October 27th, 1907 – The Černová Massacre

Today-In-History

On October 27th, 1907, fifteen people were killed in what became known as the Černová Massacre. In the Hungarian half of Austria-Hungary police opened fire on a crowd gathered at a church consecration. This led to protests over the treatment of minorities in Austria-Hungary.

cernova village

The town of Černová

On the initiative of Andrej Hlinka, the Slovak parish priest of nearby Ružomberok and a native of Černová, people of Černová decided to raise money for the construction of a new church. The locals raised 80,000 crowns and the collections received minor donations from the Slovak Americans as well. The construction started in April 1907 and by the autumn, the church was ready for consecration.

The locals wanted the church to be consecrated by Hlinka, however, he was at the time suspended by bishop Sándor Párvy and sentenced to two years of imprisonment due to his pro-Slovak agitation during the election campaign of 1906 and the subsequent conviction of incitement. The people of Černová thus demanded the consecration to be postponed until Hlinka would be able to perform the ceremony. The bishopric denied their request and two Magyar speaking priests were appointed in his stead. First Canon Anton Kurimsky and after his refusal, Dean Martin Pazurik of Likavka.

cernova

The church in Černová where 15 were killed.

The ceremony was to take place on October 27th, 1907. The official procession arrived at the village accompanied by a squad of 15 gendarmes. It was protested against by the locals, who attempted to block its way to the church to prevent Pazurik from consecrating. The demonstration was peaceful in nature although some accounts report stone-throwing at a member of the gendarme escort. In panic the gendarme leader sergeant Ján Ladiczky, an ethnic Slovak, ordered his squad to open fire into the crowd without prior warning killing 15 of the protesting villagers, seriously wounding 12 and lightly injuring 40. According to historian Roman Holec, the majority of the members of the Hungarian gendarmes involved in the shooting were of Slovak origin.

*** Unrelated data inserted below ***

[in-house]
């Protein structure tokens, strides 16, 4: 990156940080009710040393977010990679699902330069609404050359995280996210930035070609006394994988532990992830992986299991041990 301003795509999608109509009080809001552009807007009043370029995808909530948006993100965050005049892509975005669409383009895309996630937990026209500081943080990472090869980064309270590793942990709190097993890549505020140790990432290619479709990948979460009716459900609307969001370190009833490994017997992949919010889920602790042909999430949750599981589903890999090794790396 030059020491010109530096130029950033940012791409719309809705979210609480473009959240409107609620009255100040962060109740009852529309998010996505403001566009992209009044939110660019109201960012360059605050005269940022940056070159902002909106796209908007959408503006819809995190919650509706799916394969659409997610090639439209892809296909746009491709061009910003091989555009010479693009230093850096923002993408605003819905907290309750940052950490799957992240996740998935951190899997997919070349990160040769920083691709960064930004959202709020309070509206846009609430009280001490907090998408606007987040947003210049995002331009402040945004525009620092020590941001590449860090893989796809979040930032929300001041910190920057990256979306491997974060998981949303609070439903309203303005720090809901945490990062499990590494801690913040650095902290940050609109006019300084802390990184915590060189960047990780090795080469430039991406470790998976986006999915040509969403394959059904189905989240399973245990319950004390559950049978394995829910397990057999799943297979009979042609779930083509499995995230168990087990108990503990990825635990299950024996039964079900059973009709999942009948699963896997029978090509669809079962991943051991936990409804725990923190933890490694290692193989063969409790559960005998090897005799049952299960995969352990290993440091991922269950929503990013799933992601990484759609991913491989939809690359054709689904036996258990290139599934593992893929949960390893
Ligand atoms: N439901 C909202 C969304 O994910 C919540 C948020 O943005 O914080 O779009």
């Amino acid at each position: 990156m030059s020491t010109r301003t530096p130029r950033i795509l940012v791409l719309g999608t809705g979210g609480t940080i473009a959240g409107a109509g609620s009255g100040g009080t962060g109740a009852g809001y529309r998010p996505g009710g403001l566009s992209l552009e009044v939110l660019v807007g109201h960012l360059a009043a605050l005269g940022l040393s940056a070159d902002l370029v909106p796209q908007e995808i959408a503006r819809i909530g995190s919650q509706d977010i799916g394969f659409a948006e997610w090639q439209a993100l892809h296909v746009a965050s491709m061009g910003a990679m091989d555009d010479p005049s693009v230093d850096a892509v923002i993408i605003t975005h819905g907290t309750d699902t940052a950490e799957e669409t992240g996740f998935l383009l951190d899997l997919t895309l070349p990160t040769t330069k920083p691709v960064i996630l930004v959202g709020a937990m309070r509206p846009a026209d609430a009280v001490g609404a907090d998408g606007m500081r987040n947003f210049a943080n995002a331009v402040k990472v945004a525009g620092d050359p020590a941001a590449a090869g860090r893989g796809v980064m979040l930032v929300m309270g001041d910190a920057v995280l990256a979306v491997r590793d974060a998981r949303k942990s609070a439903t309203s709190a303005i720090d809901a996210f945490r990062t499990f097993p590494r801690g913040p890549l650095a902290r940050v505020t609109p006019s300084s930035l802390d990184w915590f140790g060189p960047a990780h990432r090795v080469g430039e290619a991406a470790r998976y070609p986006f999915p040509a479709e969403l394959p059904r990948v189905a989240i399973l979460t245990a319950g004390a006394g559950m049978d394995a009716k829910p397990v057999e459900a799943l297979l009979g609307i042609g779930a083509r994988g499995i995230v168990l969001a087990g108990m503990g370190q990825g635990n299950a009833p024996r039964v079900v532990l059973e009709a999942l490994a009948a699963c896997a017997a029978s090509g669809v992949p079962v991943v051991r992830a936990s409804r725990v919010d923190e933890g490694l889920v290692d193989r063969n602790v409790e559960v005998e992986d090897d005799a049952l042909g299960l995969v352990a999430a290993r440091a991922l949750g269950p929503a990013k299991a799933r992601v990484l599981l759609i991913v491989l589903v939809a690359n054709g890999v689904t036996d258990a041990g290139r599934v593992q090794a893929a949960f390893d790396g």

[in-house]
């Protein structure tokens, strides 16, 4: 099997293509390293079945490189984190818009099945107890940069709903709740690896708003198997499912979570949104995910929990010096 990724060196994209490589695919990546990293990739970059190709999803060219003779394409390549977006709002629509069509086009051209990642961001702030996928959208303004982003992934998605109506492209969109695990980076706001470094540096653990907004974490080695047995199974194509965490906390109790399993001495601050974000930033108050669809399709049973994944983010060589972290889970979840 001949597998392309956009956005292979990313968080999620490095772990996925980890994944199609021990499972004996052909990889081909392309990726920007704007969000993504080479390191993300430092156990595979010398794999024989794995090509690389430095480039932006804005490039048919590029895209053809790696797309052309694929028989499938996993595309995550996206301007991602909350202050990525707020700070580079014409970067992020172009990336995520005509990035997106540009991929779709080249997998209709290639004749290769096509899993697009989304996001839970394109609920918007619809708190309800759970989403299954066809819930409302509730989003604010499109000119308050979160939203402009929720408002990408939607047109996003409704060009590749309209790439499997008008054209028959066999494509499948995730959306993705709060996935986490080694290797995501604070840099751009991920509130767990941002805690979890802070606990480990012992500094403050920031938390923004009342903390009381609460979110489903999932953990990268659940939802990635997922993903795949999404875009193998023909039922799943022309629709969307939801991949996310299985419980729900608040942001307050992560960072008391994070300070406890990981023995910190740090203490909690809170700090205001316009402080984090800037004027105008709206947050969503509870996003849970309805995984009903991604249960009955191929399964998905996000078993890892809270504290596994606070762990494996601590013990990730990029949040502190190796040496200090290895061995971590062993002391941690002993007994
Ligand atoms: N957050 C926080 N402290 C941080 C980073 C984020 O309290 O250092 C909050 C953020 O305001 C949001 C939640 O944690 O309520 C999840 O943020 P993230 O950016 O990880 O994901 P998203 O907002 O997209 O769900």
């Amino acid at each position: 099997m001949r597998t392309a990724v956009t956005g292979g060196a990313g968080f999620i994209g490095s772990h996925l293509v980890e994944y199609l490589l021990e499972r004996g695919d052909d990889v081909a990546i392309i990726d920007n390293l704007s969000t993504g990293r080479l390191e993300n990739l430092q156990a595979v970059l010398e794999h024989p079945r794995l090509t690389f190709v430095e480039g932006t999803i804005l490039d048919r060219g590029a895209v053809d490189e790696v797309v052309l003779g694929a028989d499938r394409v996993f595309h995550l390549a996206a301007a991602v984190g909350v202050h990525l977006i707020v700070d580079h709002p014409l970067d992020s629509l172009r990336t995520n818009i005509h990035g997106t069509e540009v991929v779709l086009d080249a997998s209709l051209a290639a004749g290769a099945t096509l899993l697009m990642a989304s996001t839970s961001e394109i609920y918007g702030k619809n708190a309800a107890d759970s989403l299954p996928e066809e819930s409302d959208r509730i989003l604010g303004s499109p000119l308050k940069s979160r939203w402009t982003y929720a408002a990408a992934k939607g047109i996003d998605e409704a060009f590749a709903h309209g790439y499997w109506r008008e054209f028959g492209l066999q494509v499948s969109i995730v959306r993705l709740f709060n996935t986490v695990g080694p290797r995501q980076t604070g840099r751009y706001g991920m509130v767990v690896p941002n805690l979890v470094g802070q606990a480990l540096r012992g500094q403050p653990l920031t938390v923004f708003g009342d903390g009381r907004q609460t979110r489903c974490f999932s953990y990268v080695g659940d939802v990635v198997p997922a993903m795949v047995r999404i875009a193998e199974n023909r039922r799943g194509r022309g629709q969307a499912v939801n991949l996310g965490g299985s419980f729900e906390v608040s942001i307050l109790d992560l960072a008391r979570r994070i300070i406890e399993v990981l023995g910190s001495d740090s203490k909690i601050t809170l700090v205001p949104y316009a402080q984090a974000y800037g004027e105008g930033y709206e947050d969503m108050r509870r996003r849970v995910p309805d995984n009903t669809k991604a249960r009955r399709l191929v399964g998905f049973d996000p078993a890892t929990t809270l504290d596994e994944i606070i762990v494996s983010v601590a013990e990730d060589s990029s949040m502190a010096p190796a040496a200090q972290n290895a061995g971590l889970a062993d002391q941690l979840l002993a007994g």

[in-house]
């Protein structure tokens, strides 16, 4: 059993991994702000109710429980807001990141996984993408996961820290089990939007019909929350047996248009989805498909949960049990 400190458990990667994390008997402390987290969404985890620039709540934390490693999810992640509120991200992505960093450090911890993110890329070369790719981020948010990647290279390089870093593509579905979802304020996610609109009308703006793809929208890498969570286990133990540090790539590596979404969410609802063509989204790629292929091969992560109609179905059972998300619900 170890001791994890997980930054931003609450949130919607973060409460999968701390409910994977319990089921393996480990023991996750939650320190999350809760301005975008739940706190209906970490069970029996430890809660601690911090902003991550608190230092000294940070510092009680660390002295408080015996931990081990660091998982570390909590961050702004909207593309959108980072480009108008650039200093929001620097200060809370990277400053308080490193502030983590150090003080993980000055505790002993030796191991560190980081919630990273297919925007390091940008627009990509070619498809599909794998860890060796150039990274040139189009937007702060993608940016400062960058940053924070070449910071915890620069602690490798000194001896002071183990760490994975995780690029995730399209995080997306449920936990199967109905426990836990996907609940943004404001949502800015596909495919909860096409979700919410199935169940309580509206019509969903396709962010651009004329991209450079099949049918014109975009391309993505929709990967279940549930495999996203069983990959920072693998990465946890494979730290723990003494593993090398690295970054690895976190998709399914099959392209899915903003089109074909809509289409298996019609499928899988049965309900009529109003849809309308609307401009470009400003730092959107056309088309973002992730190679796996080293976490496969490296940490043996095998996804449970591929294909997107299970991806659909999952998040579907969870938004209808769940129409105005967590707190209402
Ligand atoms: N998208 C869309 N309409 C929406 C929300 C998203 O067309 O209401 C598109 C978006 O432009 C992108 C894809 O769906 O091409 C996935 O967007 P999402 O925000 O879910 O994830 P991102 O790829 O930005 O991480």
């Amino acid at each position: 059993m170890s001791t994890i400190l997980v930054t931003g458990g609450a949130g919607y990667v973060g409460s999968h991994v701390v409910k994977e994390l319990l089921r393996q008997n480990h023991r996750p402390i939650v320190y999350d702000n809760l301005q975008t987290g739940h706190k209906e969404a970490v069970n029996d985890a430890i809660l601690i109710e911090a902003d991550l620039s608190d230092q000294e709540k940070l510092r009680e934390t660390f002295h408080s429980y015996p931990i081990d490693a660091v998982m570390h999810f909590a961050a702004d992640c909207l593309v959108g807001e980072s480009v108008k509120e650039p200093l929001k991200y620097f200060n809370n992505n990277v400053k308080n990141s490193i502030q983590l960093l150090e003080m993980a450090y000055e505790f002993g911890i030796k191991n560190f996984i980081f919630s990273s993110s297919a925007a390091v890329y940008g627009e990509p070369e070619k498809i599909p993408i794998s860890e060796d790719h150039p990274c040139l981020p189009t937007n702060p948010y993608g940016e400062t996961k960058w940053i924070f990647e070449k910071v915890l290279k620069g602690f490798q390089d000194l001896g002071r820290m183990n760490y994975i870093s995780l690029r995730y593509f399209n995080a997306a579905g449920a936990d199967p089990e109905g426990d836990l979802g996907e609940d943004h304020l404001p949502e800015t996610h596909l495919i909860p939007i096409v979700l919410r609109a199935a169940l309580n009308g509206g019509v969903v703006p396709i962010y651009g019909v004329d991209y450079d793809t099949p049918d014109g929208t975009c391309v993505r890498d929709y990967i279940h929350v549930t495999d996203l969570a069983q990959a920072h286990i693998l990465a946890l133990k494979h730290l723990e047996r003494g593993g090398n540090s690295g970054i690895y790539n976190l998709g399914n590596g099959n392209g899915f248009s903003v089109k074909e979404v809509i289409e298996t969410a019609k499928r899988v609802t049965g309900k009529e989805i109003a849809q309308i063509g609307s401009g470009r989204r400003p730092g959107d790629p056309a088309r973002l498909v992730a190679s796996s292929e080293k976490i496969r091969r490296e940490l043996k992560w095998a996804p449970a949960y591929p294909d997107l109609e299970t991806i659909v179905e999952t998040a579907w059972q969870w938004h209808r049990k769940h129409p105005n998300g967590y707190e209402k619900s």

Many attempted to capitalize politically on the events, Czech and Slovak nationalists in general, and Hlinka in particular. On the one hand, Hlinka’s appeal against his 1906 verdict was rejected, thus, on November 30th, 1907 Hlinka started to serve his jail term in the Csillagbörtön (Star Prison), Szeged. On the other hand, Hlinka appealed with success his suspension to the Holy See, so it was cancelled on April 8th, 1909. When Hlinka left the prison, Bishop Párvy appointed him again to his Ružomberok parish, and Hlinka consecrated the church in Černová with Párvy’s consent.

The tragedy sparked protests in the European and US press and it turned the world’s attention to the attitude to the minorities in Hungary. Important protesting European personalities included the Norwegian Nobel Prize holder Bjørnstjerne Bjørnson, the Oxford historian Robert William Seton-Watson, and the speaker of the Austrian parliament.

“Today in History” on The Pandora Society dot com is primarily focused on Victorian and Edwardian history and does not always have a direct connection to Steampunk, Dieselpunk, or whatever punk; in fact it rarely does, but it is our hope that in sharing these historical events they might serve as some inspiration to the writers in our community to create potential alternative history stories which we look forward to reading 🙂


 

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